Wednesday, March 5, 2008

What we want from the iPhone SDK: A buyer's perspective

What would it take for a prospective iPhone buyer to take the plunge? Matthew Ruiz discusses what could finally push him over the fence.

With the iPhone SDK-related announcement scheduled for this week, we here at infoSync World decided to take a stab at what kinds of programs and applications we'd like to see come of the release of the Software Development Kit.

As a currently iPhone-less AT&T customer, I've wrestled with the decision to buy or not to buy for months, and figure to do so until the second iteration of the iPhone is released. There are a few problems I have with the current iPhone that are deal-breakers, and many of these could possibly be rectified by the release of the SDK.

Exchange ActiveSync

As a tech journalist who lives and dies by his smartphone, the most glaring omission from the iPhone's feature set is support for Exchange ActiveSync. Most business users will have at least a fleeting familiarity with this; if you're a paralegal and get pushed an e-mail at 11pm on a Friday night telling you to go back into the office to make photocopies, chances are that email is hosted on an Exchange server.

Why is this important? Because Exchange does more than just push e-mail. It also syncs your contacts, calendar, notes and tasks. This means when you punch in the phone number and e-mail address of company rep you met into your smartphone, it is automatically saved to the server, and appears everywhere you need it. We're hoping that when the kit is released, it will come alongside a way to integrate Exchange support for the iPhones contacts, e-mail and calendar.

Adobe Flash

Probably the most anticipated possible SDK application is a flash player. More than just embedded YouTube videos, countless Web sites use Flash players for showcasing their content, and some Web sites are even completely reliant on Flash. While Apple loves to show you how awesome the New York Times home page looks in Safari, the fact that there are plenty of commonly-used Web sites that rely on Flash makes Apple's claim of "the real Internet" seem a bit silly.

So what's holding the iPhone back from being the be-all-end-all of mobile Web browsing? Well, Mr. Jobs, for one. Dow Jones recently ran a story reporting Jobs' comments on Adobe's versions of Flash player, in which he whines that Adobe hasn't created a new player that is tailored for his device. He says he wants something better than the mobile flash player Adobe currently makes, but the iPhone's hardware isn't fast enough to keep up with the full-featured player. "There's this missing product in the middle," Jobs said.

So, how about an end run around Apple? Opera, a browser that has done well on multiple platforms with full-fledged desktop, mobile and mini versions, could possibly take advantage of Jobs' resistance to Adobe's current player. Were they to release a multi-touch browser with Adobe's mobile flash player before Apple, they could dig a larger foothold into the market and finally become a household name.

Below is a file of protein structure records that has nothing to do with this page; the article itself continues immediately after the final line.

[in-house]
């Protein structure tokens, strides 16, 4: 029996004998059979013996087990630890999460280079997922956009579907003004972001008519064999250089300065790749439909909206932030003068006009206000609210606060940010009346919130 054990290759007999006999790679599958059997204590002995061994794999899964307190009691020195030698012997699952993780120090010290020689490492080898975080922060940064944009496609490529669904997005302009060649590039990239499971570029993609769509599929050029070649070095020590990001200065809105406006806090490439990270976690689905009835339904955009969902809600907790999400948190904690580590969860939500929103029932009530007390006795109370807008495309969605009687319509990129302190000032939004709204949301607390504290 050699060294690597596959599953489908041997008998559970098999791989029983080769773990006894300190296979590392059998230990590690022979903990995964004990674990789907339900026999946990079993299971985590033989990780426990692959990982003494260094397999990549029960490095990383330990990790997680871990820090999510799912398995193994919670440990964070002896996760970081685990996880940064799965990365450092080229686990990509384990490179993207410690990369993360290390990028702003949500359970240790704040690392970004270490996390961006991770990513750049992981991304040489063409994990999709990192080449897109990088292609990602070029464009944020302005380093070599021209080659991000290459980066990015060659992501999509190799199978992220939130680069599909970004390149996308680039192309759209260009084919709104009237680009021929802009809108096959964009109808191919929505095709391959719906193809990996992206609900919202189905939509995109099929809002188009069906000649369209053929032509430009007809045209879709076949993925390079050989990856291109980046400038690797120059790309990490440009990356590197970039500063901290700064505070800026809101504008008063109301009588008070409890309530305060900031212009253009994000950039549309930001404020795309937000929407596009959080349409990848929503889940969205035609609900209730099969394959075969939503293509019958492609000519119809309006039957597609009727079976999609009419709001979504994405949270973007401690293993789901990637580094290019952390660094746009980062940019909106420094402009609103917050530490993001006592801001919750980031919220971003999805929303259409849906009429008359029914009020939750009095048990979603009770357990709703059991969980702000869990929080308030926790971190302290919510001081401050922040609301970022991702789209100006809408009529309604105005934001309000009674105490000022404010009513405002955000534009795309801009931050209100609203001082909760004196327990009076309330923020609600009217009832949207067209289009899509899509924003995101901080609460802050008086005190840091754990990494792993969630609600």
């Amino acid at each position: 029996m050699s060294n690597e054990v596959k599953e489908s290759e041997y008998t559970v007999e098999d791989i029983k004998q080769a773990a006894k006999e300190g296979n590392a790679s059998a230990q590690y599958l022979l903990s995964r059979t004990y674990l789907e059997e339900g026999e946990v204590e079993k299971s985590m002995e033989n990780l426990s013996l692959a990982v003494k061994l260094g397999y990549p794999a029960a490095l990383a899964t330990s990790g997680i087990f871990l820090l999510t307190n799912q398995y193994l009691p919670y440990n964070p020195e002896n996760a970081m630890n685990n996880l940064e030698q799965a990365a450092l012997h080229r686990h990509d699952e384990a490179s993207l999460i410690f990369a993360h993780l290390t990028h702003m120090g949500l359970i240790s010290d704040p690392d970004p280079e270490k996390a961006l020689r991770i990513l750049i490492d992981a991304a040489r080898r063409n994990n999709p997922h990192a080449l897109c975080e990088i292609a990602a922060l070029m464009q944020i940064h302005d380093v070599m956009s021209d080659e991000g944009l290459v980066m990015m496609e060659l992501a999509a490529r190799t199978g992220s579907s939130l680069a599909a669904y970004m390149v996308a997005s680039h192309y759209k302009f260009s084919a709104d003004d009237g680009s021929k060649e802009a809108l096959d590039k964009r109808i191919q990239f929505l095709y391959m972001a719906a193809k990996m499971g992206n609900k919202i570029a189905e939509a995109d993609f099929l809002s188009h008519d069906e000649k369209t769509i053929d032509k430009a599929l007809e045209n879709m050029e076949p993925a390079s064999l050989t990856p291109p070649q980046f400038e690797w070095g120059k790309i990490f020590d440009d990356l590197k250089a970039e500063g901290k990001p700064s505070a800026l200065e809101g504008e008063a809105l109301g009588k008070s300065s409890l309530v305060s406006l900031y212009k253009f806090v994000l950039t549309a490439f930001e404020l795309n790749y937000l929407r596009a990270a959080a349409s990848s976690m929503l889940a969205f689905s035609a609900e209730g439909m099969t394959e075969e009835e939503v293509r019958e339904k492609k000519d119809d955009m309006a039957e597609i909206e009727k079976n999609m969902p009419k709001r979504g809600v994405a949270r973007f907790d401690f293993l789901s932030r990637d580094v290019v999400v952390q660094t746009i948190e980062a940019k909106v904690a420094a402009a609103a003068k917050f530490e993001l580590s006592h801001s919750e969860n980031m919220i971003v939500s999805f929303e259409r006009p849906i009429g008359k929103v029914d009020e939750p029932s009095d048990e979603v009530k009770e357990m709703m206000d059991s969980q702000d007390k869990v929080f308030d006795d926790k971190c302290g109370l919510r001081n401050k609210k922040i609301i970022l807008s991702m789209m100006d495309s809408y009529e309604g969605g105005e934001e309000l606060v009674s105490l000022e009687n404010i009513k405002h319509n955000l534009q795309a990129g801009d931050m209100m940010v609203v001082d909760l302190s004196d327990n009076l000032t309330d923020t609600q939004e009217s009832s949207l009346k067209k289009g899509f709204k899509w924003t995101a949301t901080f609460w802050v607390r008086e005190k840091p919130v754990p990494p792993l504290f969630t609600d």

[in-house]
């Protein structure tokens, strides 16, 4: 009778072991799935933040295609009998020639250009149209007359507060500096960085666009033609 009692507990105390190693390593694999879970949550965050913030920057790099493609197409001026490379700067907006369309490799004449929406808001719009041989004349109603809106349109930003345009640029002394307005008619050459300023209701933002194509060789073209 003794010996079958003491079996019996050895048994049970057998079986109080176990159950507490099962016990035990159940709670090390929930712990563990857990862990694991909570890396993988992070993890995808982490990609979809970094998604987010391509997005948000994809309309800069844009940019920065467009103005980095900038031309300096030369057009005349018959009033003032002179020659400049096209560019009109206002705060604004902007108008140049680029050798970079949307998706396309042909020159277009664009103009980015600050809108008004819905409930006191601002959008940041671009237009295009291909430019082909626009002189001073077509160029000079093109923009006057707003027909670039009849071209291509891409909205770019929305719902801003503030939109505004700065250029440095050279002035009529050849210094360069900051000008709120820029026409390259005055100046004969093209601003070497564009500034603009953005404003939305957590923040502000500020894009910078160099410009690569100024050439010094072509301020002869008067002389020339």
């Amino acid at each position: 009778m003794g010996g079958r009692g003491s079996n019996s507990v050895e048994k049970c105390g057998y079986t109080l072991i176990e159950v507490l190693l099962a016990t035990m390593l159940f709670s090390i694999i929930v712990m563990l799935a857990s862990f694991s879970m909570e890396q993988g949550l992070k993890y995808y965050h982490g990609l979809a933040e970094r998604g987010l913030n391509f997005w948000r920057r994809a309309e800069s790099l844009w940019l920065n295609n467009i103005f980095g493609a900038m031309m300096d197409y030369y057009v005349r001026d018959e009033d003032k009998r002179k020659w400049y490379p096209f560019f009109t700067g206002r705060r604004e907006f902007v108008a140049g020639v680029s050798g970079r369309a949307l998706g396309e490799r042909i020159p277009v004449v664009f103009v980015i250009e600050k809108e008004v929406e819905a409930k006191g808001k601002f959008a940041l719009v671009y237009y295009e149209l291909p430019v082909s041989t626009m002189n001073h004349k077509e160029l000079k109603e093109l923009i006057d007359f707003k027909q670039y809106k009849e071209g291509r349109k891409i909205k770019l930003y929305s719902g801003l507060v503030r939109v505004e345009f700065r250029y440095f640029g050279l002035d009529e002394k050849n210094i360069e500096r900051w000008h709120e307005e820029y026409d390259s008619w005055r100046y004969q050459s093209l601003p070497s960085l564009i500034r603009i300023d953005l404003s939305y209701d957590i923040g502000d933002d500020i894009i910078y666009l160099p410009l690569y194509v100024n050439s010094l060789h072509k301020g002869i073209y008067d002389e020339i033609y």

With the increasing speeds of HSDPA and EV-DO wireless data services, file-sharing protocols like BitTorrent are becoming a viable option. Before the RIAA and MPAA start screaming, think of what the implementation of BitTorrent could mean for iPhone customers and developers. BitTorrent is the most efficient and socialistic way to distribute digital content on the Web. Rather than forcing the content distributor to act as the host for all the data and provider of all the bandwidth, BitTorrent shares the burden. This means that small startups can reach millions of users without having to incur massive bandwidth costs. In turn, this means your favorite band can release their latest video online on their home computer and have it on a million iPhones before the day is over. The possibilities are endless, although it benefits the little guy a lot more than large corporations.

Of course, even though the iPhone comes with an unlimited data plan, "unlimited" always means "as much as we think you need." It might take some re-thinking of price models on the carriers' part, but we don't think Bittorrent capabilities are necessarily unreasonable.

File browsing

Something as simple as a file manager would seem to be standard on a phone that is basically a small computer, but currently the iPhone restricts the way you manage files on the device. For example, were you to decide you want to take along a word document (say, your latest term paper or legal document), you would need to e-mail it to your iPhone, and open it from within the Mail app. Considering the iPhone is already a 16GB flash drive, it seems silly to require users to find loopholes to access files they want on their device.

This is especially troubling for two reasons. For one, Windows Mobile has an extremely functional file manager that allows access to anything on the phone's internal and external memory. For another, because Apple's Spotlight and Finder applications on Macintosh OS X are so user-friendly, intuitive and powerful, it seems silly not to incorporate one of the OS' best tools into the new platform.


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